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I agree it is scary to think of all the things that can happen to blow away your retirement plans once you pull the plug. For me it helps to balance those concerns against the scenario where I decide to w*rk those "few more years" and get my number called before I get a chance to enjoy a little of what we've been w*rking for all these years.
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Old 02-19-2011, 01:38 PM   #7
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Devise backups. Two of my backups are taking out a reverse mortgage on our house, and renting out a room of our house.
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Old 02-19-2011, 02:38 PM   #8
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What if one of our kids ends up not being able to support himself?
If they need to live at home, they need to have at least a part-time job to pay his/her expenses. You can provide rent; but, their part of food, utilities, and spending money needs to come from them.

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What if one of us needs long term care? Long term care insurance seems a pretty dicey field to me...I would hope to be able to self-insure against that.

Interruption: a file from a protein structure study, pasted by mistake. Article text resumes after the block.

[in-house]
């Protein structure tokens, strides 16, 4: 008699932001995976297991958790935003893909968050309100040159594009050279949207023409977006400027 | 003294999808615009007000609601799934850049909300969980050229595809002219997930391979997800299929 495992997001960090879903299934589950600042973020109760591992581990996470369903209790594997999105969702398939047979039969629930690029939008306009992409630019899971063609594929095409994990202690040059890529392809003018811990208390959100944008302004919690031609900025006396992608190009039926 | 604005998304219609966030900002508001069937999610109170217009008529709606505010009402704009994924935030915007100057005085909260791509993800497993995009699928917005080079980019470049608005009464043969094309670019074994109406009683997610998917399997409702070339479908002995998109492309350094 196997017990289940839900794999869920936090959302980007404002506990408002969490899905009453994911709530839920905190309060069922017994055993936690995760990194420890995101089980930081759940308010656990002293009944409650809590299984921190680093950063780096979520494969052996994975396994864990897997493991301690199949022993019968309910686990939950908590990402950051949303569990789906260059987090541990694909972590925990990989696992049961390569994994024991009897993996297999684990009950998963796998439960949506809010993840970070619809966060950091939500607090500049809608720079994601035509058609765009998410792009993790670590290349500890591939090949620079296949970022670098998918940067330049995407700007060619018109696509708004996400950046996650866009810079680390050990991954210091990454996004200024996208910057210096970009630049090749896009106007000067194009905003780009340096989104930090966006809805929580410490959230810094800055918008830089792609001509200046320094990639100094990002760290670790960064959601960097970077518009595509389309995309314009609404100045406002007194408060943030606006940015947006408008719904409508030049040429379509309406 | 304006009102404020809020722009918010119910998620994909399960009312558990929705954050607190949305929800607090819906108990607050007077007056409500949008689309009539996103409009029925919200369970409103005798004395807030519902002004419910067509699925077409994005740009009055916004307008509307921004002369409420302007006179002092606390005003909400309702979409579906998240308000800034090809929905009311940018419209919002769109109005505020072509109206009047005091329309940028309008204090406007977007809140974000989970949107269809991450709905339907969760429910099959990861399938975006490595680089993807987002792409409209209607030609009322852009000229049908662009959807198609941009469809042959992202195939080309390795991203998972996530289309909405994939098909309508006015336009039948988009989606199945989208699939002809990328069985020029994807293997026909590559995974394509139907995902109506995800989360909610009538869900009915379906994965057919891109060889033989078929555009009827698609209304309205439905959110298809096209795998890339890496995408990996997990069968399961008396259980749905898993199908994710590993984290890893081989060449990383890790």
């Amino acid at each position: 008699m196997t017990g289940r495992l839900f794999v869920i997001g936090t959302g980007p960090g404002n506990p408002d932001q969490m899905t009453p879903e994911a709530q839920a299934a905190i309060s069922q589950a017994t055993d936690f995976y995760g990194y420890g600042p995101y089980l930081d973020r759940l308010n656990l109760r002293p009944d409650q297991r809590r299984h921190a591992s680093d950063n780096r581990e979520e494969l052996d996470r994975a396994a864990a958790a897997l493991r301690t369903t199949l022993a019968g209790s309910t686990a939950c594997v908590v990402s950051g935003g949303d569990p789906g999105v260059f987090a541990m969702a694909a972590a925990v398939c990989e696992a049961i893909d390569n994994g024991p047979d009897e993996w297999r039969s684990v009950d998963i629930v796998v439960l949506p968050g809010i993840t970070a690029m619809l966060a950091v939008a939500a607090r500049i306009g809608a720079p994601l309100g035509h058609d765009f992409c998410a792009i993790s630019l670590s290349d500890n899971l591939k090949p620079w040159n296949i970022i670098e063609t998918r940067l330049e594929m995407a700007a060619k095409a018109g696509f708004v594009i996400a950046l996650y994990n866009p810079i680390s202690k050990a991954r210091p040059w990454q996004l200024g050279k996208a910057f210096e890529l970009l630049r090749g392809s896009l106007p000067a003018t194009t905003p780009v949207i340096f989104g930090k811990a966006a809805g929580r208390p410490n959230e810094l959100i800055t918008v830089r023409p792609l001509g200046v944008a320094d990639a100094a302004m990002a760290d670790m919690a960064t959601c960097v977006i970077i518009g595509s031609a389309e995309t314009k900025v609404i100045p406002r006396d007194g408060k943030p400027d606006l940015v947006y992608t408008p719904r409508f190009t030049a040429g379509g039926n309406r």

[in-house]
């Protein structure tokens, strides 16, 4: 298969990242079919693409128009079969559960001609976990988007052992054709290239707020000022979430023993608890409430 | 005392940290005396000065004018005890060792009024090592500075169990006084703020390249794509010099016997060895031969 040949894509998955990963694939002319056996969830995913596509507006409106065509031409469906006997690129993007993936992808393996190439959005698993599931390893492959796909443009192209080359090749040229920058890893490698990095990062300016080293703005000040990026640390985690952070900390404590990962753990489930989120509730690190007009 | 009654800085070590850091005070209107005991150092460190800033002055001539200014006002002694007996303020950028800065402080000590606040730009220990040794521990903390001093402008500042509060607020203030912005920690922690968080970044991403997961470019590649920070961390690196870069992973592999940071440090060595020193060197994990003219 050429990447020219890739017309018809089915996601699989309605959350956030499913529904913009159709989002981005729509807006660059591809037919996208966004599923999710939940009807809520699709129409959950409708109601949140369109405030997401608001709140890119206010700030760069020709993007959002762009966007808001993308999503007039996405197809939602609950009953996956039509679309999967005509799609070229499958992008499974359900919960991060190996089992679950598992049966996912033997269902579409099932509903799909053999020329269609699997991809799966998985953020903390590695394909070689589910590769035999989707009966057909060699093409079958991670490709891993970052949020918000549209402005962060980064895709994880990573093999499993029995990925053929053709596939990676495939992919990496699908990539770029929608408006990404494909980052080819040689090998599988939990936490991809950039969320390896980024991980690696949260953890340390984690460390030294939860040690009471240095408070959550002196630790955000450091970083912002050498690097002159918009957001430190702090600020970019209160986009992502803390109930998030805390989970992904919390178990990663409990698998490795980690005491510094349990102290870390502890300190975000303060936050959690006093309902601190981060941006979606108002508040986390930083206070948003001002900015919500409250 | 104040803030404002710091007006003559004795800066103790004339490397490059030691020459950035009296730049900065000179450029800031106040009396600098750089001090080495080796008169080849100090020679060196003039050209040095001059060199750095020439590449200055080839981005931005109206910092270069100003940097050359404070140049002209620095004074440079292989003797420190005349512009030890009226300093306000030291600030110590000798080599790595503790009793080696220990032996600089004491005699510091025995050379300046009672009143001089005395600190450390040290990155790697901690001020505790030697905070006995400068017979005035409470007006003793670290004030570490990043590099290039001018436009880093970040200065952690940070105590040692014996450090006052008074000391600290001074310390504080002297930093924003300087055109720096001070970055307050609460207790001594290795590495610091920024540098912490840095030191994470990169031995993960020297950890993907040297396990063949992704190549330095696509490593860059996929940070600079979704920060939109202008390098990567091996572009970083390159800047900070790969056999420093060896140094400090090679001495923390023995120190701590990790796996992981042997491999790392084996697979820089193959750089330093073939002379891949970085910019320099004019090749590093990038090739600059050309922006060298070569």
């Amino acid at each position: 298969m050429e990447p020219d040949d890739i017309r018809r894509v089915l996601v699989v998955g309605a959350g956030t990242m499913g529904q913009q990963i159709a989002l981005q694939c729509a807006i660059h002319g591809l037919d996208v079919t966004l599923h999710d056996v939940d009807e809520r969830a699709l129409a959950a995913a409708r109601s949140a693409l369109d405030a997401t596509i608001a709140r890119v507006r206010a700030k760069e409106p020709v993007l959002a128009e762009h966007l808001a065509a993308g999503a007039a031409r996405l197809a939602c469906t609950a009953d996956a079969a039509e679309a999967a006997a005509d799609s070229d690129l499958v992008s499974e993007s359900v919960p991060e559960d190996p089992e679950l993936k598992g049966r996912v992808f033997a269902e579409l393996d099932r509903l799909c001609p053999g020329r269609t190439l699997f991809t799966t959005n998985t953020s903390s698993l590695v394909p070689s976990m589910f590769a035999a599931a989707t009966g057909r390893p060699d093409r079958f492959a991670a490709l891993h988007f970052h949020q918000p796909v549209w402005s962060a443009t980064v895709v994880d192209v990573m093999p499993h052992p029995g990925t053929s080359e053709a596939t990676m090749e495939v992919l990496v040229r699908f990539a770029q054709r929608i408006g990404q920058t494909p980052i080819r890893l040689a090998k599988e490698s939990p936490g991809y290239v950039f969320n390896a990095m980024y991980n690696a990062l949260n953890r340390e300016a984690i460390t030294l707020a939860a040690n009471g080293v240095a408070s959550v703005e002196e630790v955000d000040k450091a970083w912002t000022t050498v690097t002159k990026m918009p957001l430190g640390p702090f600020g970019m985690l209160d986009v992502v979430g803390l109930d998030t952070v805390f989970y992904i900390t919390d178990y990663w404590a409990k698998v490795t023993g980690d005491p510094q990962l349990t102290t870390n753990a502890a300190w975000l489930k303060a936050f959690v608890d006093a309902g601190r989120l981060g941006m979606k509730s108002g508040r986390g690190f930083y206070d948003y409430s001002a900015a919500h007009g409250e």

That's the biggy. My spouse and I both have long term care insurance as a hedge against a highly probable long-life with extended care needed towards the end of our life. Our personal decision is to have long term care insurance since we have seen first-hand what happens otherwise. I had a relative who was in a nursing home with Alzheimer's for over ten years. His wife lost everything except their one acre homestead. We've told our children we're not going to leave them anything; however, we're not going to cost them anything either because we have LTC.
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How much is enough to budget for the increased travel?
It depends on where you want to go. Traveling the states is a whole lot different than spending 15 days on a cruise to Antarctica.

You're not going to be able to plan for everything. You make sure you've got enough funds to cover your monthly and annual expenses plus contributions to savings. Then you just make do. I'm assuming you'll have retiree health insurance.
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Old 02-19-2011, 02:59 PM   #9
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Any chance you could partially retire (cut hours, take months off etc.)? If you could make a trial run and see how the lower income works out for you (but do some "expensive" traveling) you might get a feel for whether this will work for you. Your DW might like this idea if it could be worked out in your situation. Many here on the forum have done this.
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Old 02-19-2011, 06:57 PM   #10
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Devise backups. Two of my backups are taking out a reverse mortgage on our house, and renting out a room of our house.